• Use a identity map to eliminate duplication and be forced to deal with the impossible states

#10

I haven’t tried this in practice or thought about it in depth, so it may well be a terrible idea, but you could try this:

postAuthor : Dict String User -> Post -> User
postAuthor users post =
    Dict.get post.user.id users
        |> Maybe.withDefault post.user

or maybe even

getuser : Dict String User -> { a | user: User } -> User
getUser users item =
    Dict.get item.user.id users
        |> Maybe.withDefault item.user

Your data is still de-normalized, but the user on the post is only used as a non-updating fallback to the offical record in the Dict.


#11

LOL.

Last reply, promise! (Mulling over a complex thing I have to do next… this is a pleasant distraction!)

And because I think this is an important distinction.

Given this:

type alias User =
    { id : String
    , name : String
    }

type alias Post =
    { id : String
    , body : String
    , user : User
    }

You are correct. There is no possibility of having a Post without a User. Elm will not compile, or a JSON Parser will bomb when it gets bad data. (Yay!) Likewise, there is nothing that will guarantee unique User across multiple posts. Thus, your dilemma.

However, given this:

type alias User =
    { id : String
    , name : String
    }

type alias Post =
    { id : String
    , body : String
    , userId : String
    }

Dict String User 

There IS the possibility of having a Post without a matching User. That’s what I mean by it not being an impossible state.

You are saying that it will never actually happen due to your application domain logic. But my point is that it could, by definition, if you define the types this way.

It sounds like what you’d like to have is something like:

type table User =
    { id : PrimaryKey String
    , name : String
    }

type table Post =
    { id : PrimaryKey String
    , body : String
    , userId : ForeignKey User.id
    }

…to avoid the possibility of duplication of data. Thus, if you updated a User, because a Post referred to foreign key not a specific User record, the next time you queried the Post it would reflect the update.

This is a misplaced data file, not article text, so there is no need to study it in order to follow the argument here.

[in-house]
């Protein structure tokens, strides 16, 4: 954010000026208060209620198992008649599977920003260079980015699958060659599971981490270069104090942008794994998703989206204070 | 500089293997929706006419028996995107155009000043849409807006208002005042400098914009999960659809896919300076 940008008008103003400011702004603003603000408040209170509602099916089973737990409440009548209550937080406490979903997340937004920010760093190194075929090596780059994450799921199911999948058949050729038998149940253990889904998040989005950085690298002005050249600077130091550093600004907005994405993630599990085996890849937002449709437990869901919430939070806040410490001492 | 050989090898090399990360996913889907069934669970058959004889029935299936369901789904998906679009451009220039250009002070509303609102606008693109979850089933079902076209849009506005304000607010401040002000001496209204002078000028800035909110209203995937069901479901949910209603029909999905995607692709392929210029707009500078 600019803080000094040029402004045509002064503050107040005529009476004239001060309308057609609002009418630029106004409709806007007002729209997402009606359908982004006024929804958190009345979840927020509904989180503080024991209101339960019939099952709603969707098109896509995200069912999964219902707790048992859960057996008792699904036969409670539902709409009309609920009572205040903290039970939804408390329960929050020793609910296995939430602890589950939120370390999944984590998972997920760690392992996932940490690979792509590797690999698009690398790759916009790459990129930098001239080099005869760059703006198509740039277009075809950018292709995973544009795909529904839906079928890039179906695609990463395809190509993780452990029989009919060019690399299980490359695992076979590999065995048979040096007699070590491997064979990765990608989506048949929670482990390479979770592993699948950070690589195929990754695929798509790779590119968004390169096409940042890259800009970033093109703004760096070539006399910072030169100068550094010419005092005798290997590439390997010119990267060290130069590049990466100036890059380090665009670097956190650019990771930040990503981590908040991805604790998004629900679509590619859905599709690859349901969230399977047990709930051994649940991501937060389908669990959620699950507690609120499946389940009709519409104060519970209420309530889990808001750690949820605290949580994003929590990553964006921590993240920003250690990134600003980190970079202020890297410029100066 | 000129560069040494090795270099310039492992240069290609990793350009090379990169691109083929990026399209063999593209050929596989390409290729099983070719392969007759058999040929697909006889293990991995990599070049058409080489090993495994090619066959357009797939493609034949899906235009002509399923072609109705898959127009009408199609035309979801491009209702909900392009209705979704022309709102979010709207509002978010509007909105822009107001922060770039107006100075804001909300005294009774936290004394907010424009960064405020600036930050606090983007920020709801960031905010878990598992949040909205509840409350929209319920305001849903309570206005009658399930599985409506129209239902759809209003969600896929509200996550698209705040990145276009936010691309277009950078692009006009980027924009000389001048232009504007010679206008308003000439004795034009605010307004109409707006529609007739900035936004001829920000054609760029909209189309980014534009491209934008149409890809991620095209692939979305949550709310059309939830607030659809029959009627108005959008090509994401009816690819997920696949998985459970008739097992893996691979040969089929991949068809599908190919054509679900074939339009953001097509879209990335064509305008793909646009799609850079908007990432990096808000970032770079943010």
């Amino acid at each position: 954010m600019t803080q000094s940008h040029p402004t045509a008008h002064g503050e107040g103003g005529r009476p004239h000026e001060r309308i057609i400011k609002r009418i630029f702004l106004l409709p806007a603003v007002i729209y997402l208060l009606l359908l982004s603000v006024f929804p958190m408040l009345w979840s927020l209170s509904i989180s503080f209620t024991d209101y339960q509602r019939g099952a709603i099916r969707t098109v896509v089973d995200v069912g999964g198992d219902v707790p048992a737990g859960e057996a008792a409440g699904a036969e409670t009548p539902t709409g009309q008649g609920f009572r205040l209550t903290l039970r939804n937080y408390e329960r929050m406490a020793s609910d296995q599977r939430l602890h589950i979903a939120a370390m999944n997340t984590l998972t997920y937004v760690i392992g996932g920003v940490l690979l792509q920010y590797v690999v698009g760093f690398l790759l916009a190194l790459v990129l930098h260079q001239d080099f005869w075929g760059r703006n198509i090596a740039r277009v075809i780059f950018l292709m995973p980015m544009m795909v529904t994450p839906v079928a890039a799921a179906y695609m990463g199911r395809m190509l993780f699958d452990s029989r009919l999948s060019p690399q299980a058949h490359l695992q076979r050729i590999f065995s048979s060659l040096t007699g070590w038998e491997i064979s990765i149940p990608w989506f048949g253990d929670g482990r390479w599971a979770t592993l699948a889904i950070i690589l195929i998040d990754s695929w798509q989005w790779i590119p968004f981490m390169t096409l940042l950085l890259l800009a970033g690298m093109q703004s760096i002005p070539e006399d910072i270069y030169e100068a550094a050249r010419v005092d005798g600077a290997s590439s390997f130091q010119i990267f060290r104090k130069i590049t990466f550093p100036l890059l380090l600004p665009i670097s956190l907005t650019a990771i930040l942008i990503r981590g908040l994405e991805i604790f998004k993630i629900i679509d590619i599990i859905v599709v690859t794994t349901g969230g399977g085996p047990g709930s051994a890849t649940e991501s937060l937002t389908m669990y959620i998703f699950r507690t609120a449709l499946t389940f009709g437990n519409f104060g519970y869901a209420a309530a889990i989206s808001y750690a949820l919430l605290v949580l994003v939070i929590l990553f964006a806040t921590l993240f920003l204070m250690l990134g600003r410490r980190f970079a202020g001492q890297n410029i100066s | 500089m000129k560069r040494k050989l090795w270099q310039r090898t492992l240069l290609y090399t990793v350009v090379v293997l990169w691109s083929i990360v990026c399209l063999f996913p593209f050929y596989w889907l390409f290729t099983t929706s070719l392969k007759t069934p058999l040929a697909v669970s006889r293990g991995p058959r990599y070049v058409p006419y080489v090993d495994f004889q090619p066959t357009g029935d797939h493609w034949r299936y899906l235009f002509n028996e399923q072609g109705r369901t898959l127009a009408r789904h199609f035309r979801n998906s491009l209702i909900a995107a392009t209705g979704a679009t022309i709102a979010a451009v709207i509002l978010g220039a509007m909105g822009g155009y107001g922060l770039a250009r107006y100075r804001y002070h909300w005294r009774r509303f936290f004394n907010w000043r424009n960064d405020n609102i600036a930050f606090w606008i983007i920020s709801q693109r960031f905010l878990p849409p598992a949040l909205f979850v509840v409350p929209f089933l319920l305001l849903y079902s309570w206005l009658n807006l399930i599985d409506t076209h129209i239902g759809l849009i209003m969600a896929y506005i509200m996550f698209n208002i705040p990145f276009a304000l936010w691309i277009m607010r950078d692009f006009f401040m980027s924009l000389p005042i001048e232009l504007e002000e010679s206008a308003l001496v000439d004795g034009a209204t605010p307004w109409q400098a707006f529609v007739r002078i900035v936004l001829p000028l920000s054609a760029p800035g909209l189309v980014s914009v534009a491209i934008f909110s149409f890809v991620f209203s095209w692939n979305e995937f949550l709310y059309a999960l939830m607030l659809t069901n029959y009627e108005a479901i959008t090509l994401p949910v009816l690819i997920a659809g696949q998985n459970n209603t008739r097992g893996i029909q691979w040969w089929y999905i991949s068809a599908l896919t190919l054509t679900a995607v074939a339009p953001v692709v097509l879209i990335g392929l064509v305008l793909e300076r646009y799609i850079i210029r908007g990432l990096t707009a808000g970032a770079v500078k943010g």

There would be a lot of logic that you’d have to add to Elm to enforce this kind of thing. Basically, Elm’s records would then really be an in-memory relational database. (Which, honestly, could be kinda cool! Elm 0.20!)

But given that Elm is a functional language, you do indeed have to work around mapping relational structures to non-relational Records, Lists and Dicts.

:peace_symbol:


#12

If you think of your model as being like a database, then you can enforce the constraint that a blog post have a user in the user dictionary in the same way that a database would enforce the foreign key constraint: reject addition of blog posts where there is no corresponding user and delete blog posts when deleting users. There are lots of little things like that that databases do for one that dictionaries and other simple structures won’t do. (I would love an FP in memory database that would do things like support various indices on a table, for example.)

Another approach to dealing with this sort of constraint is to think about getting the blog posts out as a query operation and let that query do the foreign key enforcement. So, for example, the result of the query could be blog posts with user records. But this would not be the reference data. It would be the query result on the model and the query would not return blog posts without users.

Mark


#13

That’s an interesting idea @matt.cheely


#14